The Chinese had a man-up to double their lead but couldn’t make it, on the contrary, the Aussies converted their 6 on 5 with 2:46 to go – they were perfect in those situations (7 for 7), something you can win water polo games with. However, the Chinese had the last laugh as they earned two more man-ups, the first was missed, Zewen scored from the second when 1:44 minutes were remaining on the clock. The Aussies had two more possessions but the Chinese defended well around the centre-forward, forcing their rivals to shoot from outside and neither of the shots were on target. The last one hit the post, thus China, after missing the last two editions, finished 9th upon its return.

PLACES 5/8: CANADA 9 UNITED STATES 11
Results & Teams

Game 41, 12.40 – For places 5/8: Canada v United States 9-11

Quarters: 2-2, 2-2, 4-5, 1-2

Referees: Maria Daskolopoulou (GRE), Svetlana Dreval (RUS)

CANADA

VULPISI Clara, ALLIN Peggy Jean, CREVIER Axelle 1, LIZOTTE Myriam, CEKLIC Nina 1, AIKEMA Emilly, MIMIDES Maria 1, CHRISTMAS Kyra 2, MCDOWELL Blaire 1, FRASER Emma, NACOUZI Joelle 2, UTAS Brianna 1, JAFFE Rachel. Head coach: ROBINSON Andrew

UNITED STATES OF AMERICA

LONGAN Amanda, LIEBOWITZ Alexis 2, KLASS Sarah, HILL Abbi, HAUSCHILD Page 2, WEBER Bayley, HARBILAS Chloe, WHITELEGGE Rachel 1, MAMMOLITO Denise 2, NEUSHUL Ryann 3, AYALA Val, JONSHON Ava 1, KAPANA Carlee. Head coach: SIMMONS Coralia

Extramen: 6/10 and 4/10

Penalties: 1/1 and 1/1

Report

It took a while for the US team to find the right rhythm, as part of the recovery process after their loss to the Greeks. Less than 15 hours after a tremendous battle where both sides had made heroic efforts but the Americans had come up short at the end (3-4 was the final result), they had another challenge to face. On paper the US were the favourite in the North American derby but the Canadians were also up to the task. At halftime it stood 4-all – despite a 2-4 US lead late in the second, the northern neighbours came back to even with two fine action goals in a span of 57 seconds.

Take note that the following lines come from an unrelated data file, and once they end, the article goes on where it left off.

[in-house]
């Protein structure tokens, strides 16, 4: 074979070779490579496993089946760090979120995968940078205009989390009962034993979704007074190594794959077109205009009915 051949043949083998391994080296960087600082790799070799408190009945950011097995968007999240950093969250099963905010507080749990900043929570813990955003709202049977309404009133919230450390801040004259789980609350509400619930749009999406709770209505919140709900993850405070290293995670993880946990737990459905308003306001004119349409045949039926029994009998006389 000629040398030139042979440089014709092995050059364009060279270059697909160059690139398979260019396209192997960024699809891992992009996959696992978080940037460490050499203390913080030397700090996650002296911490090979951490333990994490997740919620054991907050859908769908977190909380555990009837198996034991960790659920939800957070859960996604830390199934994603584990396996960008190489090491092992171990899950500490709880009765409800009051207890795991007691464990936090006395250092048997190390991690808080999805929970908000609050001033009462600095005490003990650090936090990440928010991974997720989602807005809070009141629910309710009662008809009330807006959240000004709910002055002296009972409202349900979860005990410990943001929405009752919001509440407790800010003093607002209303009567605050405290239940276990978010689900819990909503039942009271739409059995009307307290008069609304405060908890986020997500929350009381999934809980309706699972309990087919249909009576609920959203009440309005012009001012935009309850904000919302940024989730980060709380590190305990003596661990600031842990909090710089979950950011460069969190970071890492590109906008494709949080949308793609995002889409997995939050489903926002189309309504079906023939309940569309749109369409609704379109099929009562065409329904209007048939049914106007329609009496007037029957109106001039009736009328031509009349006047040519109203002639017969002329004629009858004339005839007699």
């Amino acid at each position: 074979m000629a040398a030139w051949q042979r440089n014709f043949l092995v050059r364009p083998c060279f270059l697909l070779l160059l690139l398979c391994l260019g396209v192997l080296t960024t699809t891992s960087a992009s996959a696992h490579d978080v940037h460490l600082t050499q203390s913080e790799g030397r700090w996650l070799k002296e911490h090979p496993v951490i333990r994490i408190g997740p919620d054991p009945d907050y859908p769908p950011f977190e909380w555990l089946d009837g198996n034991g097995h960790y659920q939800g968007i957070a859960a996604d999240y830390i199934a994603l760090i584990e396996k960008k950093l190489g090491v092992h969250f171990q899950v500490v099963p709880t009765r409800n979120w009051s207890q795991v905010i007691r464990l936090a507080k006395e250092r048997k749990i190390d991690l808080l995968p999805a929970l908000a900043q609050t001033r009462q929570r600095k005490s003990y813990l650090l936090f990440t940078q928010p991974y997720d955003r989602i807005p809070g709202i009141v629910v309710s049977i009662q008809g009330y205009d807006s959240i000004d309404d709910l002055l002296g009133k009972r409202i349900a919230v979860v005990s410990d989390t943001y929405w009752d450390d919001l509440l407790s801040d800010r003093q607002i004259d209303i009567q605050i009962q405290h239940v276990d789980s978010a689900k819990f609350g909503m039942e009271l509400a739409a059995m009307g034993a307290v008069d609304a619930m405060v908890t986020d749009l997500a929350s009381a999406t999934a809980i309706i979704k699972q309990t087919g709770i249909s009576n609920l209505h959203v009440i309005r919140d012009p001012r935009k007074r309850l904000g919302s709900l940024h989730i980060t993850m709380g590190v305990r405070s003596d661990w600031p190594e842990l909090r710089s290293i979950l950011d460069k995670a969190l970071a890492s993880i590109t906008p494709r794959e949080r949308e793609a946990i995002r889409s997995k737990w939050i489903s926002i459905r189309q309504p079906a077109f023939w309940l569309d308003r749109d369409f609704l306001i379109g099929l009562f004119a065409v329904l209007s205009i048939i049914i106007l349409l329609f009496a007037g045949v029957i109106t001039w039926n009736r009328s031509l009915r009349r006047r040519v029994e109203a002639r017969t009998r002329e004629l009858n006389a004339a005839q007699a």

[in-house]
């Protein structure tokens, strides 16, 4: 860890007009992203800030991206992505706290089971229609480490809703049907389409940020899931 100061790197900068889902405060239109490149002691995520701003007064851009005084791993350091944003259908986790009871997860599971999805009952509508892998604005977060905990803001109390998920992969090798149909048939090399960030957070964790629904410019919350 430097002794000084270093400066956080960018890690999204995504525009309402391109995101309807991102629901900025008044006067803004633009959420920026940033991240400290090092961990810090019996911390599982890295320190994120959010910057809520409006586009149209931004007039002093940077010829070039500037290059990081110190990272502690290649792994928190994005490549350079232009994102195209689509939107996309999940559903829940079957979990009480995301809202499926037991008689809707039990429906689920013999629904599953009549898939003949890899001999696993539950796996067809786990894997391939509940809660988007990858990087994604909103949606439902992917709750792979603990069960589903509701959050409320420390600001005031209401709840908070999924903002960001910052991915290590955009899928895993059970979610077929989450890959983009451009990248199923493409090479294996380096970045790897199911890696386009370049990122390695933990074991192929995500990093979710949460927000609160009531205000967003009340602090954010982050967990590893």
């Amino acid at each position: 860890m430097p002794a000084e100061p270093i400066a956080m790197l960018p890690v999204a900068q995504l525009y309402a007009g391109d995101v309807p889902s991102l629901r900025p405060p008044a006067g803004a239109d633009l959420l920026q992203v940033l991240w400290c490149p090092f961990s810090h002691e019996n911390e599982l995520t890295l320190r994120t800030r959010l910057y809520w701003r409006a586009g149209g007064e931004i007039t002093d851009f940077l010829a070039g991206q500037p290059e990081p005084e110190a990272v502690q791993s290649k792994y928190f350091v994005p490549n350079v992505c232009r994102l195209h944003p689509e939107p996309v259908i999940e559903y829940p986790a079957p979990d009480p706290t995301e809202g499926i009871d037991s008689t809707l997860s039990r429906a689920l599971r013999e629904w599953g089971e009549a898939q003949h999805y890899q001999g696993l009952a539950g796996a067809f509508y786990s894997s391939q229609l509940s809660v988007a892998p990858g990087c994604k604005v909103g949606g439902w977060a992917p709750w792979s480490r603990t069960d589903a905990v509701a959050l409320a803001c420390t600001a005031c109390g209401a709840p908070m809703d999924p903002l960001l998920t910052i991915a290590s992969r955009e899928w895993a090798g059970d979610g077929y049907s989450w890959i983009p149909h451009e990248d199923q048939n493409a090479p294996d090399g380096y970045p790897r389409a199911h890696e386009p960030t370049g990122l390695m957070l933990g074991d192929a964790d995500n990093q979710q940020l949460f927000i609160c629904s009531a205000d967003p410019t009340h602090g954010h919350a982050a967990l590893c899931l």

The third seemed to have a decisive phase, after an exchange of man-up goals, the US netted three in a row for a 6-9 lead, including an outstanding one, courtesy of the younger of the Neushul sisters. Ryann scored from a counter, with a defender on his neck she managed to trick the goalie before putting the ball to the empty net (soon she might join the elder, Kylie, already world and Olympic champion). 43 seconds on, Liebowitz finished another counter with 1:58 remaining from the third. However, the Canadians weren’t done, they stayed focused and made the most of their opportunities, scored two 6 on 5s in succession to minimise the gap by the end of the third (8-9). It somewhat demonstrated how hard to handle the post-effects of such a great battle what the US had had a day earlier: while they conceded a single goal against Serbia and four against Greece, here they already got eight in three periods.

However, they proved their quality in the fourth: after they opened the period with another fine goal from Leibowitz, they tightened their defence once more and shut out the Canadians for 7:31 minutes in the final quarter. Their rivals could only score from a late penalty, by then the US team was already 8-11 up and secured its presence in the game to be played for the 5th place on Saturday.

PLACES 5/8: ITALY 3 HUNGARY 4
Results & Teams

Game 42, 17.20 – Places 5/8: Italy v Hungary 3-4

Quarters: 1-1, 0-2, 0-0, 2-1

Referees: Nicola Johnson (AUS), Joan Colominas (ESP)

ITALY

BANCHELLI Caterina, CITINO Giusy, PRESTA Claudia, AVEGNO Silvia, RANALLI Chiara, MILLO Giulia, PICOZZI Domitilla 1, DI CLAUDIO Luna, COCCHIERE Agnese, FORESTA Chiara 1, ALTAMURA Elena 1, CUZZUPE Giulia, MALARA Carlotta. Head coach: Paolo Zizza

HUNGARY

LEKRINSZKI Gina Petra, BREZOVSZKI Gerda, VALYI Vanda 2, HERTZKA Orsolya 1, KONCZ Laura, HUSZTI Dora, FARKAS Tamara, TOTH Csenge, KUNA Szonja, KISS Eszter, VARGA Viktoria, HLENGIWE Mchunu 1, MACZKO Lilla. Head coach: PETROVICS Matyas